In a seven-count federal indictment, former President Donald Trump is being charged with mishandling classified documents at his home in Florida; he's due in court in Miami on Tuesday. In a search of Mar-a-Lago last August, federal agents seized 100 of 300 documents Trump took from the White House. This is a separate case from Trump's indictment in New York state court for falsifying business records to cover up hush money paid for an affair.
Two impeachments, two indictments — and still polling well enough to win two terms.
The charges include a crime under the Espionage Act, along with obstruction, false statements and conspiracy.
(AP Photo/Evan Vucci, File)
Air quality on the East Coast improved somewhat as the worst hazy smoke from Canadian wildfires moved over the Atlantic Ocean. That said, the air is still considered unsafe to breathe at length for an area stretching from northern Virginia to Connecticut and prompted cancellations in pro sports, theater and schools.
In a surprise ruling, the Supreme Court ordered Alabama to redraw its congressional districts to include a second majority-Black district. Chief Justice John Roberts and Justice Brett Kavanaugh agreed with the court's three liberal justices that the state's map likely violated the Voting Rights Act by diluting the power of Black voters, who are more than 25% of the population but were given majority voting power in just one of seven districts.
Evan Milligan, plaintiff in the Alabama redistricting case, speaks with members of the press following oral arguments at the court last October.
(AP Photo/Patrick Semansky, File)
4. IN MEMORIAM: PAT ROBERTSON
The televangelist who helped make evangelical Christianity central to Republican politics died at the age of 93. Two days after 9/11, Robertson said on his long-running TV show, The 700 Club, that an angry God allowed the U.S. to be attacked as punishment for pornography, abortion rights and the separation of church and state.
More people filed for new unemployment benefits last week than any time since late 2021, the Labor Department reported, but at 3.7%, the unemployment rate is still near April's 50-year low of 3.4%. The economy also added more jobs than expected last month, a sign of the labor market's strength despite the Federal Reserve's 15-month campaign of interest rate increases to bring down inflation.
6. TAKING ACTION, FINALLY
Fentanyl's role in overdose deaths — it was linked to about 68% of fatalities last year — has pressured states across the country to legalize fentanyl test strips, which can tell someone within minutes whether a drug they hope to take is cut with the deadly synthetic opioid. In 2018, Rhode Island became the first state to formally decriminalize the test strips, but now three in four states allow them.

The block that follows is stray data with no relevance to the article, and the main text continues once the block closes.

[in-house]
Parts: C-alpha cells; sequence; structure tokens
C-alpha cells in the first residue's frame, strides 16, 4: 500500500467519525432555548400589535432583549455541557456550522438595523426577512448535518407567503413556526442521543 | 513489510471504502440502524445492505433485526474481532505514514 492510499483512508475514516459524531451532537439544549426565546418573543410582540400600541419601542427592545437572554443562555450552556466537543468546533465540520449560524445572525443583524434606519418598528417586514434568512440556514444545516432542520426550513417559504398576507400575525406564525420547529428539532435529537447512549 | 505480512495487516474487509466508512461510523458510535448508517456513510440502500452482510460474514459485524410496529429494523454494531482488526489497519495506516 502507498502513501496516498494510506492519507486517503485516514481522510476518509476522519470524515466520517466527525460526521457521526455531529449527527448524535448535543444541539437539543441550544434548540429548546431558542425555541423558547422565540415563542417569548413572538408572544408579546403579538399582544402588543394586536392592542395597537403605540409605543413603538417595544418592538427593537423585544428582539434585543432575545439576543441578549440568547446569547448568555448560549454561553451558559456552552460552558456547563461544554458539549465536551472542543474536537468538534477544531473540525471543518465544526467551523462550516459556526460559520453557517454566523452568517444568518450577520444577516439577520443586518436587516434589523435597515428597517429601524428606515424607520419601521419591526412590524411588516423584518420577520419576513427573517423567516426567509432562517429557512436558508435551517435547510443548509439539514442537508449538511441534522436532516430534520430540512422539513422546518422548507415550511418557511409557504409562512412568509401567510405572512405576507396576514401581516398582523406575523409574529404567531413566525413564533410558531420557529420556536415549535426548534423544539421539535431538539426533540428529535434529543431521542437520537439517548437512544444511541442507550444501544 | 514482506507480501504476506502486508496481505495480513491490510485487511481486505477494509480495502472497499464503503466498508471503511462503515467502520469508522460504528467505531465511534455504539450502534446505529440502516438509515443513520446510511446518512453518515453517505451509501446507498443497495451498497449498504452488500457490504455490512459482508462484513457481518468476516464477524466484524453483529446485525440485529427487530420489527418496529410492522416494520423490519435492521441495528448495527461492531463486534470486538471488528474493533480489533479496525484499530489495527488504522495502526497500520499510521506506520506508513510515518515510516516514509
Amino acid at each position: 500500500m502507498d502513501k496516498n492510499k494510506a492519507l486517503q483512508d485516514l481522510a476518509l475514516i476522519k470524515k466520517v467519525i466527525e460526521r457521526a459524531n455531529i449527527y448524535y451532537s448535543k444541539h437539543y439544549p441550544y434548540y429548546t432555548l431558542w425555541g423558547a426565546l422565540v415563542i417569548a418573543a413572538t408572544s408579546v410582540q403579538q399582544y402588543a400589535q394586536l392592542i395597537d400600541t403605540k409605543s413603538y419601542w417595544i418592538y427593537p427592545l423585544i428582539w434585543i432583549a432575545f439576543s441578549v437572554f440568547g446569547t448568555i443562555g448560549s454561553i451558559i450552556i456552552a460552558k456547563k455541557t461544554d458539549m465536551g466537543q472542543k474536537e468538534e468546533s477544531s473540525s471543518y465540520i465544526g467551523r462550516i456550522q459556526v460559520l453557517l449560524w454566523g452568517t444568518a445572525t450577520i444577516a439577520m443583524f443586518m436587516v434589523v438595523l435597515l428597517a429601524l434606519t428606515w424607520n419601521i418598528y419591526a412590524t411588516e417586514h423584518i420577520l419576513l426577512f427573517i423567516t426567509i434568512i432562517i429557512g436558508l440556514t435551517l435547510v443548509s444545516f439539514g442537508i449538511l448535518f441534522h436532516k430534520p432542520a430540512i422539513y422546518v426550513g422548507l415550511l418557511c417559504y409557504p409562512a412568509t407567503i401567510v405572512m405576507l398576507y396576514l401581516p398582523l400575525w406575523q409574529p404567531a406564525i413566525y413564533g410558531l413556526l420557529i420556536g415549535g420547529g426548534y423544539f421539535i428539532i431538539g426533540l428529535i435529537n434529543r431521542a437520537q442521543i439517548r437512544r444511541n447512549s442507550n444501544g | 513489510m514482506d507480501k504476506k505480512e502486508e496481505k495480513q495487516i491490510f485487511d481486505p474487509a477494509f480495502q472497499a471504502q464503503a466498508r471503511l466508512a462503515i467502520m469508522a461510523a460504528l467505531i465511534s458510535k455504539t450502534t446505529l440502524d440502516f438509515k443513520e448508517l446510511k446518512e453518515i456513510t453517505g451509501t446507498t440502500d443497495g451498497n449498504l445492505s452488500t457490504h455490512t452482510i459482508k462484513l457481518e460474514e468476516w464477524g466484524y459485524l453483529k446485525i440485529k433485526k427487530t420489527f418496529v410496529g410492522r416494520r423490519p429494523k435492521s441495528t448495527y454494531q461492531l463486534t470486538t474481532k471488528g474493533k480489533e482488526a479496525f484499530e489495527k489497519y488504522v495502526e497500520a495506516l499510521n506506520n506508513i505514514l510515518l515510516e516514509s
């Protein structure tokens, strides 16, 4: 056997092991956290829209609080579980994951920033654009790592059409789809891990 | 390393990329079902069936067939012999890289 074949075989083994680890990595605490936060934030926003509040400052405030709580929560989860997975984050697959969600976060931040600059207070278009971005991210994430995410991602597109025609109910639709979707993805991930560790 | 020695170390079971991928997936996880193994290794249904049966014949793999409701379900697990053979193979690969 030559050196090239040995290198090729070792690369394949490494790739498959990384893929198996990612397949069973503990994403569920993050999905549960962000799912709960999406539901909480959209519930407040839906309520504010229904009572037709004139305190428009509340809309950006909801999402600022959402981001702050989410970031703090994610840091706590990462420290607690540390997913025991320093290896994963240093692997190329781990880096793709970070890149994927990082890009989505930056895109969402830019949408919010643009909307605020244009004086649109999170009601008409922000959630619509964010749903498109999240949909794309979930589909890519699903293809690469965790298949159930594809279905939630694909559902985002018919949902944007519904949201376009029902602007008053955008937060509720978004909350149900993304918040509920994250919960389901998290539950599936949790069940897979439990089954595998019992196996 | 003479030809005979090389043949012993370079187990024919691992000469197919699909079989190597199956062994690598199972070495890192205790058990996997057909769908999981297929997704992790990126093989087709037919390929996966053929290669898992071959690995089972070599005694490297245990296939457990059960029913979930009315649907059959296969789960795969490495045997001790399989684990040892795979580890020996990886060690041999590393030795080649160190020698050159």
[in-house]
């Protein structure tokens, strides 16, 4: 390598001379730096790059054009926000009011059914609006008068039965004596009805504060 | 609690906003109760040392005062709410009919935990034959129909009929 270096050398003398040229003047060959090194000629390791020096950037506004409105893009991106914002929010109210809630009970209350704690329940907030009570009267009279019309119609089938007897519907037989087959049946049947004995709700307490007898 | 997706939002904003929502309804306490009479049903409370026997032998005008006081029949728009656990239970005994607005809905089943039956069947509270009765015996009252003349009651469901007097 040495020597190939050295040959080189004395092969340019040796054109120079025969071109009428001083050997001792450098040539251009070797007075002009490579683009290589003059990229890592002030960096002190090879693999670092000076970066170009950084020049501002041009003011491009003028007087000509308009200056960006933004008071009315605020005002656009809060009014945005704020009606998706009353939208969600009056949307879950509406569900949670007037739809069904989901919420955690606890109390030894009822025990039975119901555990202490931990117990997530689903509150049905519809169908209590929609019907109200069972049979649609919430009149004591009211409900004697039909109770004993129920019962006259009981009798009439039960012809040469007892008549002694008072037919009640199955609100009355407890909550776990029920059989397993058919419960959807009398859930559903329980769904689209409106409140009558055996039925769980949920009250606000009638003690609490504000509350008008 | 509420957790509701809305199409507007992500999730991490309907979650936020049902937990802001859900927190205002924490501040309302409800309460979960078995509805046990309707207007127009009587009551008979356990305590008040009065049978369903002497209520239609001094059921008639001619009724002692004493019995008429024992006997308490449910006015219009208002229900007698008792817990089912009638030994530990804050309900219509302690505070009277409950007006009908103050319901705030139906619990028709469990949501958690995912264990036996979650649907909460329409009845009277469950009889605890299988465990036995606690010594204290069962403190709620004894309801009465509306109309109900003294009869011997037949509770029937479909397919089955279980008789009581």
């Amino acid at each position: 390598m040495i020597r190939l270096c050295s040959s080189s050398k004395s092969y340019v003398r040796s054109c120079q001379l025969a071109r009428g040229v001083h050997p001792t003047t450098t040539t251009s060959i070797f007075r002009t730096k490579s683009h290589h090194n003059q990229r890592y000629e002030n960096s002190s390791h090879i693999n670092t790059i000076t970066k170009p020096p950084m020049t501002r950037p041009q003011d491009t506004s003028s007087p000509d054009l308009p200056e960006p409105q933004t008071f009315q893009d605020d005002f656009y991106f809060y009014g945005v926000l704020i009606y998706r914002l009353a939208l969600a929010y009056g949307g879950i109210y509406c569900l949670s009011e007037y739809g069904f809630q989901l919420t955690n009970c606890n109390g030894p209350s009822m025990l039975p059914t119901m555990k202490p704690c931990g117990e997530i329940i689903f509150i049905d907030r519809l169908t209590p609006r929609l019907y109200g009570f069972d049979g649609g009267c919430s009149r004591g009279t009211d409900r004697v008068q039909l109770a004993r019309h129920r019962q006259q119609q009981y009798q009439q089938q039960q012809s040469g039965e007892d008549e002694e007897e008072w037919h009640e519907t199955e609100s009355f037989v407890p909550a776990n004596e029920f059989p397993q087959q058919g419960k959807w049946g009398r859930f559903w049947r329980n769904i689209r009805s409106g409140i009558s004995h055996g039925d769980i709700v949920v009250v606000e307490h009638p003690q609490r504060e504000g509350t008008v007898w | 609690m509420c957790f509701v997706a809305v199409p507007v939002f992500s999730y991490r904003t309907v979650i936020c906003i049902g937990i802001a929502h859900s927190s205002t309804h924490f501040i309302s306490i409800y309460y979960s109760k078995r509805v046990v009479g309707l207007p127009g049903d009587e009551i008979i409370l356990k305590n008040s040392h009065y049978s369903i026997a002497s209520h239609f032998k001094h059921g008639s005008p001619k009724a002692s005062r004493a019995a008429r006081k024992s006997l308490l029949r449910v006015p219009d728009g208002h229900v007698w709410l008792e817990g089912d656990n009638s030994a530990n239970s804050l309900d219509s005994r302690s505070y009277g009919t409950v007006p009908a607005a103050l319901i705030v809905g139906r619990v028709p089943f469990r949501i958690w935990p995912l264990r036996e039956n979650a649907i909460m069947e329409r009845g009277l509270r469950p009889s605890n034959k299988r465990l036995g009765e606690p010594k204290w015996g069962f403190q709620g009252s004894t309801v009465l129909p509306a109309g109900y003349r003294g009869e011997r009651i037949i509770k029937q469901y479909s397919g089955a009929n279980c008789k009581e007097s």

Lin-Manuel Miranda's Broadway megahits Hamilton and In The Heights put more performers of color in the spotlight. Now he's part of a new project that aims to increase diversity for the roles you don't see on stage. The R.I.S.E. Network, which launched Thursday, is a directory that makes it easier to hire theater professionals of color for jobs as stagehands, producers and general managers.
As triple-threat Ariana DeBose said: "'The Great White Way' is becoming more of a nickname as opposed to a how-to guide."
Not throwing away anyone's shot.
For years, Apple has ostracized Android users by putting their text messages to iPhones in distinctive green chat bubbles and lowering the quality of images and videos sent between them. The next iPhone software update, currently in testing, reportedly adds in some of the previously denied features like better-quality images and threaded responses. But Android users might not want to celebrate.
The king of Tribeca now has a key to the whole city. Uptown, the producers of the Tony Awards are scrambling to pull off a show without a script, as writers are still on strike. And since everyone has a podcast, why not Anna Delvey? She's obviously creative enough. Today’s video features trailers of Transformers: Rise of the Beasts, which premieres today, and Poor Things.
The star of The Big Bang Theory and The Flight Attendant joined Cheddar News with costar Chris Messina (The Mindy Project) to talk about Based on a True Story, their new Peacock series about true crime podcasters who get a little too close to their subject.
Kaley Cuoco attends the show's premiere in West Hollywood last week.
(Photo by Axelle/Bauer-Griffin/FilmMagic)
Tour de France: Unchained shows the blood, sweat and tears that go into cycling's biggest race. Moving to fiction, we recommend A Thousand and One, a heart-wrenching story about the lengths one mother goes to get her son back and restart life, and the second season of the absolutely bananas and riveting Yellowjackets. Our podcast pick will make you care about, and laugh about, a 17th century war — all 30 years of it.
One thing we love: Cooking toys. (Yes, we needed that new in-pot strainer.)
One thing we hate: Apocalypse air.
One thing we ate: Fresh-cut pineapple.
Flavor hack: After removing the rind but before you core and chop it, rub kosher salt all over the pineapple for 30 seconds or so, then rinse it all off and slice up as usual. The chemical reaction of salt and pineapple makes it extra sweet (and not salty at all).
gf tried to cancel her gym membership (we've moved) and the gym person was like "why? ur partner hasn't cancelled hers. she was in this morning. is everything ok?" like ok ms thirsty for gossip
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